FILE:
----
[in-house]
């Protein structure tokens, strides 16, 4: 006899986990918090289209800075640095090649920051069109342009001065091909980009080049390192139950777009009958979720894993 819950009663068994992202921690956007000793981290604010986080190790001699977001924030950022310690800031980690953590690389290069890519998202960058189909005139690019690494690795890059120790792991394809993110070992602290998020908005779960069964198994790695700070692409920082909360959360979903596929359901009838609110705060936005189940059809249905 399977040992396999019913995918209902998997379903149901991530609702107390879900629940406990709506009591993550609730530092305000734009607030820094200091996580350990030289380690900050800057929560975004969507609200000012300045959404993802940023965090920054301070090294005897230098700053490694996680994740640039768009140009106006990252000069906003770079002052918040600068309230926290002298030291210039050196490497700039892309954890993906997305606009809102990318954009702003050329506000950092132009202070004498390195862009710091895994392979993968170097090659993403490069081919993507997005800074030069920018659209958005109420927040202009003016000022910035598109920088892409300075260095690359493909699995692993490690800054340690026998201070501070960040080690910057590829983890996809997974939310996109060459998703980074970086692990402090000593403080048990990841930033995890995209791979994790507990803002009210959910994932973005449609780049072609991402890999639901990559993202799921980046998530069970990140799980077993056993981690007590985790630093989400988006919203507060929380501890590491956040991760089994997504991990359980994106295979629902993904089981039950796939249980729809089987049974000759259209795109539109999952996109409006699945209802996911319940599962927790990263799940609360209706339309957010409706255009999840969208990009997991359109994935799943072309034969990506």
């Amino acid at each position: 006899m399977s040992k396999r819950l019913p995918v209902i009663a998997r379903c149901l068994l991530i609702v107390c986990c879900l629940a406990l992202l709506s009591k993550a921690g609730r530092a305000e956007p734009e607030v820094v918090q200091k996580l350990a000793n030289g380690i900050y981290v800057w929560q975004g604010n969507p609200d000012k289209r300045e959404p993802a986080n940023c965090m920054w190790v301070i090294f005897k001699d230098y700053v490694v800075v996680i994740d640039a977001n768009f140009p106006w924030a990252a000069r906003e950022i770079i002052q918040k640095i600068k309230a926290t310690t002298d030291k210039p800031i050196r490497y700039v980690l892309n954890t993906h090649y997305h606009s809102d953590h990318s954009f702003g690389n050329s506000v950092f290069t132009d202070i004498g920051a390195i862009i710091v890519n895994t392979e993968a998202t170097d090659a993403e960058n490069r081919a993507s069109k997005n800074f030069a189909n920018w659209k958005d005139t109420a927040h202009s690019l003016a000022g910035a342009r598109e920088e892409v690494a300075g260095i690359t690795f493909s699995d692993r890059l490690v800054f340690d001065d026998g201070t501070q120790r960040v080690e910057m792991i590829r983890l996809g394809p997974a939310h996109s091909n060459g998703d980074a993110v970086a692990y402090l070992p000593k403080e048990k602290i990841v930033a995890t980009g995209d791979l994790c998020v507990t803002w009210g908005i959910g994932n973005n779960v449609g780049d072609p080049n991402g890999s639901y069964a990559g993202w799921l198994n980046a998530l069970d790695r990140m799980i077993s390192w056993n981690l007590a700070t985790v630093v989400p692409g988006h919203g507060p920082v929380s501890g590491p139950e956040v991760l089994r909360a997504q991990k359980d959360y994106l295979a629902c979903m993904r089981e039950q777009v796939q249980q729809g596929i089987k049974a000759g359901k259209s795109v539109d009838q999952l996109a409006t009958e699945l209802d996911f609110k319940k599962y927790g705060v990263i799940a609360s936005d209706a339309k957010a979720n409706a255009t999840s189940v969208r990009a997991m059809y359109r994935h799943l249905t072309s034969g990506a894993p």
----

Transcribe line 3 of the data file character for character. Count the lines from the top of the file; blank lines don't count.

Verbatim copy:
């Amino acid at each position: 006899m399977s040992k396999r819950l019913p995918v209902i009663a998997r379903c149901l068994l991530i609702v107390c986990c879900l629940a406990l992202l709506s009591k993550a921690g609730r530092a305000e956007p734009e607030v820094v918090q200091k996580l350990a000793n030289g380690i900050y981290v800057w929560q975004g604010n969507p609200d000012k289209r300045e959404p993802a986080n940023c965090m920054w190790v301070i090294f005897k001699d230098y700053v490694v800075v996680i994740d640039a977001n768009f140009p106006w924030a990252a000069r906003e950022i770079i002052q918040k640095i600068k309230a926290t310690t002298d030291k210039p800031i050196r490497y700039v980690l892309n954890t993906h090649y997305h606009s809102d953590h990318s954009f702003g690389n050329s506000v950092f290069t132009d202070i004498g920051a390195i862009i710091v890519n895994t392979e993968a998202t170097d090659a993403e960058n490069r081919a993507s069109k997005n800074f030069a189909n920018w659209k958005d005139t109420a927040h202009s690019l003016a000022g910035a342009r598109e920088e892409v690494a300075g260095i690359t690795f493909s699995d692993r890059l490690v800054f340690d001065d026998g201070t501070q120790r960040v080690e910057m792991i590829r983890l996809g394809p997974a939310h996109s091909n060459g998703d980074a993110v970086a692990y402090l070992p000593k403080e048990k602290i990841v930033a995890t980009g995209d791979l994790c998020v507990t803002w009210g908005i959910g994932n973005n779960v449609g780049d072609p080049n991402g890999s639901y069964a990559g993202w799921l198994n980046a998530l069970d790695r990140m799980i077993s390192w056993n981690l007590a700070t985790v630093v989400p692409g988006h919203g507060p920082v929380s501890g590491p139950e956040v991760l089994r909360a997504q991990k359980d959360y994106l295979a629902c979903m993904r089981e039950q777009v796939q249980q729809g596929i089987k049974a000759g359901k259209s795109v539109d009838q999952l996109a409006t009958e699945l209802d996911f609110k319940k599962y927790g705060v990263i799940a609360s936005d209706a339309k957010a979720n409706a255009t999840s189940v969208r990009a997991m059809y359109r994935h799943l249905t072309s034969g990506a894993p």